A lot of bee keepers don't use a feed rim and need a top entrance for winter to exhaust moisture. If they have inner covers, they often place them notch down and create the upper entrance. If they do not have an inner cover, they drill a 1 inch hole in top deep brood just below hand hole to create an upper entrance/moisture exhaust port.

    My personal preference from bottom to top is feed rim with 3/4 entrance, inner cover with notch up, quilt box and insulated outer cover. Also put two inches perimeter Styrofoam insulation and a black wrap. Black wrap is just to top of Styrofoam and does not cover side holes in quilt box.
    Zone 3b. If you always do what you always did, you'll always get what you always got!

  7. #6
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    Default Re: Moisture Board versus Quilt Block?

    Awesome thank you! So I do NOT have this notch out of my Mann Lake inner cover (and am not losing my mind LOL) But that makes total sense. However I think that since I am planning on drilling a hole and putting the metal entrance disc over it, that would work out just as well.

  8. #7
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    Default Re: Moisture Board versus Quilt Block?

    >I have been using migratory tops so far, but decided to use a metal covered telescoping for the winter. I just received it and am completely confused when everyone keeps talking about a "top" or "Bottom" to the inner cover? And I have looked it over and do not see any "notches" in the inner cover?

    Not all inner covers are the same. Some have a notch and some have no notch. Some are flat on one side and recessed on the other. Some are recessed on both sides by different amounts.
    Michael Bush bushfarms.com/bees.htm "Everything works if you let it." ThePracticalBeekeeper.com 42y 40h 39yTF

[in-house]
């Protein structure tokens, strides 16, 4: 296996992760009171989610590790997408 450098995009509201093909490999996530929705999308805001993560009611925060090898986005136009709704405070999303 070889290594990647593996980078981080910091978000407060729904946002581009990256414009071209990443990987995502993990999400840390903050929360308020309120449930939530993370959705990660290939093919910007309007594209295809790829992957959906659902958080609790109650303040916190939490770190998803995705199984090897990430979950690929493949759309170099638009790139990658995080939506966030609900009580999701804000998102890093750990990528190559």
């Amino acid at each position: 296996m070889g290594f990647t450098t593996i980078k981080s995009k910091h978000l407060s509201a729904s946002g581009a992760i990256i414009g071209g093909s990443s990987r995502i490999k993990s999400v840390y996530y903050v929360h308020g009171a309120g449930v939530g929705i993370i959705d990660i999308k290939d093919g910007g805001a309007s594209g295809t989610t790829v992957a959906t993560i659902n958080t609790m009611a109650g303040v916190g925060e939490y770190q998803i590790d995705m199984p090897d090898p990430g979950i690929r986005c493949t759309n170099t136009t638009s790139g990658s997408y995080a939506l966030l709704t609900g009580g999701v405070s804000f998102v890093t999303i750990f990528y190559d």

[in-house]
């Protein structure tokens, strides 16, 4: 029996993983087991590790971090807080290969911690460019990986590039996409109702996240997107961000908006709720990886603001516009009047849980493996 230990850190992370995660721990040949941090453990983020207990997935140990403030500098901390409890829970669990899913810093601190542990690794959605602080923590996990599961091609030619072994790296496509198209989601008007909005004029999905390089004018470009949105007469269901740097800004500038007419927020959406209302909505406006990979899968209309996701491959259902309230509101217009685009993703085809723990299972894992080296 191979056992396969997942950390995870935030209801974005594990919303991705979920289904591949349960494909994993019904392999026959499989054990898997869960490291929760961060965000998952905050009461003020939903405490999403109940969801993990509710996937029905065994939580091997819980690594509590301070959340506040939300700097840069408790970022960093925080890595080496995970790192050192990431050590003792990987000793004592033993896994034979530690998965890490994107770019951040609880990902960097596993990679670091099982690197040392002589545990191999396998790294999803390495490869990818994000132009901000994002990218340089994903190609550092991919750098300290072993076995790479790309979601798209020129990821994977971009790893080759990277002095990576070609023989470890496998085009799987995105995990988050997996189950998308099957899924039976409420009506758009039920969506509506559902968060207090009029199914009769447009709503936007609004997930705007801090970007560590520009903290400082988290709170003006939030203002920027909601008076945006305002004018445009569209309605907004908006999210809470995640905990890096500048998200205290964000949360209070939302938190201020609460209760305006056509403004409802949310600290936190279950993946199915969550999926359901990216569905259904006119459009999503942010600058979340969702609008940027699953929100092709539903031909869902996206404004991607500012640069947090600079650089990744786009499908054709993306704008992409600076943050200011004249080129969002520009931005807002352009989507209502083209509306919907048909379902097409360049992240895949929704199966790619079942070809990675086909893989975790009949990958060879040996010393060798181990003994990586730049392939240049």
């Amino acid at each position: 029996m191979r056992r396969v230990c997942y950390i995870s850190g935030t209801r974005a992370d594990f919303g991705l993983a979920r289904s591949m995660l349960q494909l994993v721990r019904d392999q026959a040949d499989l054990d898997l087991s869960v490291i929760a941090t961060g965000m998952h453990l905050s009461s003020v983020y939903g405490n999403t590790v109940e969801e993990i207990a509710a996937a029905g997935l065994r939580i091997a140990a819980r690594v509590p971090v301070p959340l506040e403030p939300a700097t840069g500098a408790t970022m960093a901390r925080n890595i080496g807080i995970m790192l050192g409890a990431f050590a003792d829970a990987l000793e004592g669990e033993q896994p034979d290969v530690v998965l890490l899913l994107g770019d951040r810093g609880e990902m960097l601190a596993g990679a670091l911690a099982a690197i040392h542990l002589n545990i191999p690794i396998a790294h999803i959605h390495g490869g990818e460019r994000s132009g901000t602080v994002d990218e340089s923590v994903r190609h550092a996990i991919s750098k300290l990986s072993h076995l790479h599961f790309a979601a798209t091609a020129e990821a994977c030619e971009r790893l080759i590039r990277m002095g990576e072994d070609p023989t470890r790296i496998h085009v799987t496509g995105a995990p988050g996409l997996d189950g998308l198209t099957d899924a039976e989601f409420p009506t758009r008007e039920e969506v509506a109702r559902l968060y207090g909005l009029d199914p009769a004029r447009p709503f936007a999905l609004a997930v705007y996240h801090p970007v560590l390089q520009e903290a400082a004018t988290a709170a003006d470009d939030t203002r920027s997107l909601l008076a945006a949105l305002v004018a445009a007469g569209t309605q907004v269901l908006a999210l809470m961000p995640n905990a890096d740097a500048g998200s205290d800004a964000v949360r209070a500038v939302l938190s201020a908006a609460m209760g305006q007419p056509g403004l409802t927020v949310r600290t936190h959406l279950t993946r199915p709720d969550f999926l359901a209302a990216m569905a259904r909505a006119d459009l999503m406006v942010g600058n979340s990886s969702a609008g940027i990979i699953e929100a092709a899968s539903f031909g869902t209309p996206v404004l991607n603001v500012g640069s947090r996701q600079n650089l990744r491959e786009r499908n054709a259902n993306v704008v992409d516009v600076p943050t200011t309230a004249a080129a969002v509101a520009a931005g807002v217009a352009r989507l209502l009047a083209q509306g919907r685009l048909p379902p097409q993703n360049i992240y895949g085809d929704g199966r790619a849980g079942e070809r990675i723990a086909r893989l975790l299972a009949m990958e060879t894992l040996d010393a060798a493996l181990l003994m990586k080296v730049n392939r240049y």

9. #8
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    Default Re: Moisture Board versus Quilt Block?

    Quote Originally Posted by Angiebubs View Post
    Awesome thank you! So I do NOT have this notch out of my Mann Lake inner cover (and am not losing my mind LOL) But that makes total sense. However I think that since I am planning on drilling a hole and putting the metal entrance disc over it, that would work out just as well.
    Your talking about the one for 5 bucks or so that has several different openings right?...anyway I'd only use that if i was not using an inner cover. so like for a nuc or hive with attached bottom and a migratory cover that was moved around it would be useful. since you have an inner cover might think of just notching out some wood enough for a top entrance.

  10. #9
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    Default Re: Moisture Board versus Quilt Block?

    Without question I'd recommend quilt boxes rather than a moisture board. Quilt boxes remove the moisture from the hive all winter (someone here calculated that's 5 gallons over the course of winter). They are poorly named. While they may sound cozy, their primary function is moisture management, which they do perfectly.

    I have described mine so often regular readers must be bored to death to see it again. Do a search on my user name and you will quickly turn up a description of mine.

    I am in northern NY and I wouldn't winter without one on top of every hive.

    Enj.

  11. #10
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    Default Re: Moisture Board versus Quilt Block?

    I use moisture boards (homasote) with bottom reduced entrance mouse guard and upper notch entrance in a moist marine air winter climate.
    They work and work well.

  12. #11
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    Default Re: Moisture Board versus Quilt Block?

    Quote Originally Posted by Michael Bush View Post
    In my opinion CAPTURING moisture is exactly what you do not want to do. I would have to drag out my chemistry book to do the exact calculations (moles and all of that), but bees produce GALLONS of water over the winter. I want it out. I do NOT want to capture it. Moist air rises. Let it out the top.

    http://www.bushfarms.com/beeswinter.htm#Top

    Michael,
    I totally respect your opinion. Last year I had ONE Warre' hive that had a quilt box and survived the winter just fine. This year I have 9 hives going into winter strong. I"m putting quilt boxes on them but also giving them top entrances......do you think this is a mistake? My thought is that the quilt box gives some "R" value to the cover and the upper entrance allows the moist air to escape.